Liberia: Climate smart food system innovation to drive prosperity

Liberia is still battling with a wide range of socio-economic challenges partly steming from the war between 1989- 2003 and most recently, Ebola. Today, the country is termed as one of the world’s poorest countries, fragile to conflict and susceptible to more disease outbreaks. It is characterized with high levels of poverty, lack of access to social services like health care and poor infrastructure. Worse-off, its high population growth rate of 2.56% each year has positioned it as of the countries with a high population  of approximately 5,267,926 according to the latest United Nations data projections.

At the same time, the country is endowed with natural resources such as iron ore, diamonds, gold, forest cover, lakes , rivers and fertile soils for agriculture. It has over time, recorded growth especially in the mining industry through increased exports in rubber , cocoa and palm oil which has contributed to more employment opportunities to the growing population and revenue to the government.

Despite the abundance of fertile soils for farming and with agriculture being central to Liberia’s vision for economic transformation, the country continues to face food insecurity. On average, 1 in 5 households in Liberia is food insecure and 2 in 5 households are marginally food insecure. Even though the country has recorded success in reducing chronic malnutrition rates from ‘critical’ to ‘serious’ levels according to the World Health Organization classifications, food insecurity is still evident. This has been due to lack of adequate support especially to small holder famers who play a key role in sustaining food value chains. They lack fertilizers to increase crop yields, poor financial policies that frustrate their bank loans application , lack of  farming technology for irrigation and  effective post-harvest storage, poor seeds and breeding stock among others. Worse-off, the impact of climate change has exacerbated food price volatility in the country.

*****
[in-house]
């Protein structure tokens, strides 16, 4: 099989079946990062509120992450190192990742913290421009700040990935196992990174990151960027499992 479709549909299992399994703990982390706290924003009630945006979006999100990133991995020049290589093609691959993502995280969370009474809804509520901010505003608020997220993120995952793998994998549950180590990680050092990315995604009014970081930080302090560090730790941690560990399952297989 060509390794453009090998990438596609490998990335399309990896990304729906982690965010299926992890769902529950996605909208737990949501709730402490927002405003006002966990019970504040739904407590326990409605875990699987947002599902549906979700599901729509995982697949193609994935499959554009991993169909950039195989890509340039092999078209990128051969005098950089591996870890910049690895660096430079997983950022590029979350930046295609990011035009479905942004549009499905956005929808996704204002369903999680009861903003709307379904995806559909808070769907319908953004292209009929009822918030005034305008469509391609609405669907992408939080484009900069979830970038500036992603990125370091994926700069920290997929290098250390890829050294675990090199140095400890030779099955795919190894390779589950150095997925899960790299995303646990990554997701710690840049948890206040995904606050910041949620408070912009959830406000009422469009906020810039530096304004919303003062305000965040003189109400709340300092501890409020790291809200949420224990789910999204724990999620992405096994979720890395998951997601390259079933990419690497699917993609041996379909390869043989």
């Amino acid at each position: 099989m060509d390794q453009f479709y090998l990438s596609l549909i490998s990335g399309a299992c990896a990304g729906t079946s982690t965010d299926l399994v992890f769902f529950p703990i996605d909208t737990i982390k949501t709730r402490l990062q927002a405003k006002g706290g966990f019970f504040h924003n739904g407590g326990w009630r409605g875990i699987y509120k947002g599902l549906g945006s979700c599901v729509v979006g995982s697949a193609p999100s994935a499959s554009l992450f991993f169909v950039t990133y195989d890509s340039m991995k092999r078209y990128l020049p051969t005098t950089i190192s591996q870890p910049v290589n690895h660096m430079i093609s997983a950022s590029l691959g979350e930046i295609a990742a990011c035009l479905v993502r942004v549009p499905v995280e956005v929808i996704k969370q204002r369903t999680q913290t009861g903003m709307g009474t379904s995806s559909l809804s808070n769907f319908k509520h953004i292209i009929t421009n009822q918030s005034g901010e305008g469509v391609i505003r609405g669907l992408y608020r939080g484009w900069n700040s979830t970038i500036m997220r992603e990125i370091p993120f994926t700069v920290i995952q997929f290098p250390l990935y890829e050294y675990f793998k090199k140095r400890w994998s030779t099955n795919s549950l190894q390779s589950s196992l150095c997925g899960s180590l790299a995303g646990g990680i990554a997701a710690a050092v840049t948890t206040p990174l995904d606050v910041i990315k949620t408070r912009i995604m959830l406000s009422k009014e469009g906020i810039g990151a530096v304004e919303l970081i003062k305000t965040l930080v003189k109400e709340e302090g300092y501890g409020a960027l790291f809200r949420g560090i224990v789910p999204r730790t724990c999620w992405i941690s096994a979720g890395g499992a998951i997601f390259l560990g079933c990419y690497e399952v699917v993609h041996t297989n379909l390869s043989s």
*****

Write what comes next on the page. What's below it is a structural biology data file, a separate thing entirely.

Fully addressing food insecurity in Liberia, will require the government to enact policies geared towards accelerating Climate Smart Agriculture(CSA). CSA sustainably increases productivity, enhances resilience (adaptation), reduces greenhouse emissions (mitigation) where possible and enables achievement of national food security and development goals. This will be achieved by scaling up CSA practices across the country, strengthening CSA research, and supporting climate , agrometeorological, food value chains and advisory services.

We are in  Liberia on a stakeholder engagement exercise to map key priorities for the country’s food system. We hope this exercise will set centre stage and offer national guidance on fully transforming the country’s food systems as a strategy for strengthening food security.